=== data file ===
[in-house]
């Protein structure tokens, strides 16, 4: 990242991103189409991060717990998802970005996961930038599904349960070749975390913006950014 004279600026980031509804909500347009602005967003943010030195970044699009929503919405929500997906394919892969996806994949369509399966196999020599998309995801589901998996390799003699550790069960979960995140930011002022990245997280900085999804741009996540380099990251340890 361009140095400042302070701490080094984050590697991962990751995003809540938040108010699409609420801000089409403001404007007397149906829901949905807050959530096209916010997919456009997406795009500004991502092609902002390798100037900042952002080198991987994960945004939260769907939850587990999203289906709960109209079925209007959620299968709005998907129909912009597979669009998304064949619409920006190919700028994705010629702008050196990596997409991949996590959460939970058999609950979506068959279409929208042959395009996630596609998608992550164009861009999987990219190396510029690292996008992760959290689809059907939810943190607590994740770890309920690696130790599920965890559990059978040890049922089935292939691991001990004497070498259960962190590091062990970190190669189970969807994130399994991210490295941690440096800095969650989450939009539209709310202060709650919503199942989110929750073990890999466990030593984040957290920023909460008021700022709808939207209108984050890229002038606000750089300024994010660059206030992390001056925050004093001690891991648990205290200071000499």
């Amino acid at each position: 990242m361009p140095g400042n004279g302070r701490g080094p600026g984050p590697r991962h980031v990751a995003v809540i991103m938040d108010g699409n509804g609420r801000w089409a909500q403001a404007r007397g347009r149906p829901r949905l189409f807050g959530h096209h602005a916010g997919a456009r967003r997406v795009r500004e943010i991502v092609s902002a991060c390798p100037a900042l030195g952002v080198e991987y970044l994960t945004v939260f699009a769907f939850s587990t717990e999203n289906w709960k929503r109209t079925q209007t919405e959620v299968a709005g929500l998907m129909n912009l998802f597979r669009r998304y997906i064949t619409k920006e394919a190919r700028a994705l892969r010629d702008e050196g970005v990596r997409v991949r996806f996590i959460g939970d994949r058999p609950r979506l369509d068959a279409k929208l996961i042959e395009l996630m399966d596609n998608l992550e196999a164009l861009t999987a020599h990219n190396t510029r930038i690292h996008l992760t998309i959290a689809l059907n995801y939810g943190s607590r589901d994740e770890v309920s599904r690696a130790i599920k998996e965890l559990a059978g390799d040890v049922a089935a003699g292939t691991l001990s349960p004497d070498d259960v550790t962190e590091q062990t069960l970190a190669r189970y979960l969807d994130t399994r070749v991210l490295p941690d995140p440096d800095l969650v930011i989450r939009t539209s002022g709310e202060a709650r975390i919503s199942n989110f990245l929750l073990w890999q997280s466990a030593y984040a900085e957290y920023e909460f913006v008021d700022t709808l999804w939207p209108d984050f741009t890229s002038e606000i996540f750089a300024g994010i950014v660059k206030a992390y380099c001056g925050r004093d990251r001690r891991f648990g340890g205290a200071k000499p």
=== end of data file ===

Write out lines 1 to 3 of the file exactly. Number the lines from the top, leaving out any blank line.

[in-house]
């Protein structure tokens, strides 16, 4: 990242991103189409991060717990998802970005996961930038599904349960070749975390913006950014 004279600026980031509804909500347009602005967003943010030195970044699009929503919405929500997906394919892969996806994949369509399966196999020599998309995801589901998996390799003699550790069960979960995140930011002022990245997280900085999804741009996540380099990251340890 361009140095400042302070701490080094984050590697991962990751995003809540938040108010699409609420801000089409403001404007007397149906829901949905807050959530096209916010997919456009997406795009500004991502092609902002390798100037900042952002080198991987994960945004939260769907939850587990999203289906709960109209079925209007959620299968709005998907129909912009597979669009998304064949619409920006190919700028994705010629702008050196990596997409991949996590959460939970058999609950979506068959279409929208042959395009996630596609998608992550164009861009999987990219190396510029690292996008992760959290689809059907939810943190607590994740770890309920690696130790599920965890559990059978040890049922089935292939691991001990004497070498259960962190590091062990970190190669189970969807994130399994991210490295941690440096800095969650989450939009539209709310202060709650919503199942989110929750073990890999466990030593984040957290920023909460008021700022709808939207209108984050890229002038606000750089300024994010660059206030992390001056925050004093001690891991648990205290200071000499």
């Amino acid at each position: 990242m361009p140095g400042n004279g302070r701490g080094p600026g984050p590697r991962h980031v990751a995003v809540i991103m938040d108010g699409n509804g609420r801000w089409a909500q403001a404007r007397g347009r149906p829901r949905l189409f807050g959530h096209h602005a916010g997919a456009r967003r997406v795009r500004e943010i991502v092609s902002a991060c390798p100037a900042l030195g952002v080198e991987y970044l994960t945004v939260f699009a769907f939850s587990t717990e999203n289906w709960k929503r109209t079925q209007t919405e959620v299968a709005g929500l998907m129909n912009l998802f597979r669009r998304y997906i064949t619409k920006e394919a190919r700028a994705l892969r010629d702008e050196g970005v990596r997409v991949r996806f996590i959460g939970d994949r058999p609950r979506l369509d068959a279409k929208l996961i042959e395009l996630m399966d596609n998608l992550e196999a164009l861009t999987a020599h990219n190396t510029r930038i690292h996008l992760t998309i959290a689809l059907n995801y939810g943190s607590r589901d994740e770890v309920s599904r690696a130790i599920k998996e965890l559990a059978g390799d040890v049922a089935a003699g292939t691991l001990s349960p004497d070498d259960v550790t962190e590091q062990t069960l970190a190669r189970y979960l969807d994130t399994r070749v991210l490295p941690d995140p440096d800095l969650v930011i989450r939009t539209s002022g709310e202060a709650r975390i919503s199942n989110f990245l929750l073990w890999q997280s466990a030593y984040a900085e957290y920023e909460f913006v008021d700022t709808l999804w939207p209108d984050f741009t890229s002038e606000i996540f750089a300024g994010i950014v660059k206030a992390y380099c001056g925050r004093d990251r001690r891991f648990g340890g205290a200071k000499p």